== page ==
No deliveries for this category were registered in 2020, but the company anticipates one delivery in 2021, followed by three in 2022 and five in 2023. This gets as high as eight deliveries in 2025, but, by the end of the forecast period (2029), this category still commands 0.0% of the total.

So, what trucks fit into this category?

Hayfield explained: “We’re talking about diesel-electrics that will enter service into a trolley line operation – we essentially have to make an estimate on how we think the vehicle will predominantly be used. This is analogous to what we do in our on-highway research where we have to make estimates on how class 8 trucks are used for different applications ie long haul, distribution, vocational applications.”

This is not to say there will be no trolley assist trucks coming into the mining space, but, as far as Interact Analysis is concerned, these will not be new trucks coming out of the factory destined to head onto trolley lines. They will more likely be AC drive trucks that are retrofitted later for trolley assist operation.

When consolidated, these numbers show an underlying trend.

Back in 2019, there were 2,065 truck units delivered to the market in this 85-t-plus category, but, even out to 2029, this level is not reached, according to Interact Analysis.

Alastair Hayfield, Senior Research Director at Interact Analysis, based in the UK

In 2020, total deliveries dropped to 1,330 and, in 2021, Interact Analysis sees this rising to 1,545 units. A continual rise is expected in the years following, but it only reaches 1,783 in 2029.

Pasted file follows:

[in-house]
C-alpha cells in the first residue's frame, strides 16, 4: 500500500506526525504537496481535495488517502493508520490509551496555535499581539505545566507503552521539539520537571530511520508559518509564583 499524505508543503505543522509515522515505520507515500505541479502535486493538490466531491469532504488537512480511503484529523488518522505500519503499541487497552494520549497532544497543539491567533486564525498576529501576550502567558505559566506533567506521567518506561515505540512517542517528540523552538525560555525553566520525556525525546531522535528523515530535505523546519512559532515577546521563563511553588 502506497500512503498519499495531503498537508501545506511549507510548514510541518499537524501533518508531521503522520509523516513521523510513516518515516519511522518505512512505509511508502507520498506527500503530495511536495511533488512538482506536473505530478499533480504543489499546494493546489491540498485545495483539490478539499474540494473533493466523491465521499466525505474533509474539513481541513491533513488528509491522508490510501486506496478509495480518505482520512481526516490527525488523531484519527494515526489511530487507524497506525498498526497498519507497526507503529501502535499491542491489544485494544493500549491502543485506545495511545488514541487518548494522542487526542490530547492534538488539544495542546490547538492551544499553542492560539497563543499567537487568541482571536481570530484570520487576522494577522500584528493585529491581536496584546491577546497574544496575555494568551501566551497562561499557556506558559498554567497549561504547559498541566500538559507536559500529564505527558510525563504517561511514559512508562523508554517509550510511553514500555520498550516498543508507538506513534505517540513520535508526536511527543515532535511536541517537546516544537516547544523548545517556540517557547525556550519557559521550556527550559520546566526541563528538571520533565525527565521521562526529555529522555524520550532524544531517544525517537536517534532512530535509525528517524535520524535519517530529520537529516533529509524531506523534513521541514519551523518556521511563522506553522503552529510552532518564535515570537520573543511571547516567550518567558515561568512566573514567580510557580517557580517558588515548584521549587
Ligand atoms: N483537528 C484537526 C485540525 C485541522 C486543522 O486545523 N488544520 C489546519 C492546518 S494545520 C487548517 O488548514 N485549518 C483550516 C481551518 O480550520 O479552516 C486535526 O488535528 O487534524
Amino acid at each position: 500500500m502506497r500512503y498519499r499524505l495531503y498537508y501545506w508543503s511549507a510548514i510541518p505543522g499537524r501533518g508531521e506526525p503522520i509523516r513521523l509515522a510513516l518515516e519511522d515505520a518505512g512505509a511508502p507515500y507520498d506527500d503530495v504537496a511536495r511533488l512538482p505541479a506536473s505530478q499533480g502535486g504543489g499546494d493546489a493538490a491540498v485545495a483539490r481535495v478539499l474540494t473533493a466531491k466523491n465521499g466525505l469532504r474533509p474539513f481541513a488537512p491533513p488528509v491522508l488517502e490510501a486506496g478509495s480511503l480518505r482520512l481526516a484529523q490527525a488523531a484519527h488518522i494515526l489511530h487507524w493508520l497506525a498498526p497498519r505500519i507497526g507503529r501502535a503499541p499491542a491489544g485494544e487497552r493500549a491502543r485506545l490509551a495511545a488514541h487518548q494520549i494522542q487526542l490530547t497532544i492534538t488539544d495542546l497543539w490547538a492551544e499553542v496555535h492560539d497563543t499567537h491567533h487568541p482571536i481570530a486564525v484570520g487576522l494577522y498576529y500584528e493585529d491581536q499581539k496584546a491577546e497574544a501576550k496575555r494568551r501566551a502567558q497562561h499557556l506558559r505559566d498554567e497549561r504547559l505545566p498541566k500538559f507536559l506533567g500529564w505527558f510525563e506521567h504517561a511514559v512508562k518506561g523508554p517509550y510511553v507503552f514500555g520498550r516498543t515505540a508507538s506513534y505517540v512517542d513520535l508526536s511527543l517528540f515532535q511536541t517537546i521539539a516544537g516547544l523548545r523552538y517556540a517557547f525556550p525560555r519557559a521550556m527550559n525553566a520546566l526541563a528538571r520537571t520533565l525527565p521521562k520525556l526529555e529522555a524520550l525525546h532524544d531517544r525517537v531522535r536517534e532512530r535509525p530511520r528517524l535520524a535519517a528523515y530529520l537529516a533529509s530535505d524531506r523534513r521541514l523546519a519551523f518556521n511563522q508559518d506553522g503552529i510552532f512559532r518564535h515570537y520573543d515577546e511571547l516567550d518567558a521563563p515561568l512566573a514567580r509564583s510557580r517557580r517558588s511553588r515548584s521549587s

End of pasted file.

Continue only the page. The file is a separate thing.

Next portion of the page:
What about beyond this timeframe?

Hayfield answered: “You have two fundamental pressures: a growing, resource-intensive population and a need to re-use/cut consumption because of environmental and/or legislative pressure. I suspect we will continue to see the growth of new mines throughout the 2030s in developing regions, fuelling demand for new trucks. However, I suspect we will see increasing pressure in Europe and North America on sustainability and the need to re-use materials and, hence, a slowing in the opening of new mines.”

This means demand for new trucks could start to drop during the 2030s in Europe and North America, he deduced.

This is not an exhaustive look at trends in the open-pit mining dump truck market – it is more of a taster – but Interact Analysis plans a detailed, mining specific study later in 2021. Such analysis could include forecasts for the retrofit market, providing the complete picture mining industry onlookers are after.

Clean TeQ Water to test BIONEX water treatment solution in Inner Mongolia

Clean TeQ Water says it has been awarded a contract to design, procure, deliver and install a BIONEX water treatment plant at a coal mine in Inner Mongolia, China.

Clean TeQ Managing Director, Sam Riggall, said: “We have persisted for a long time to make inroads into the very large Chinese water treatment market. As we move towards the proposed demerger of our water business later this year, it is pleasing to see that we have achieved some initial success in that important market as we continue to make good progress on our goal of growing revenues.”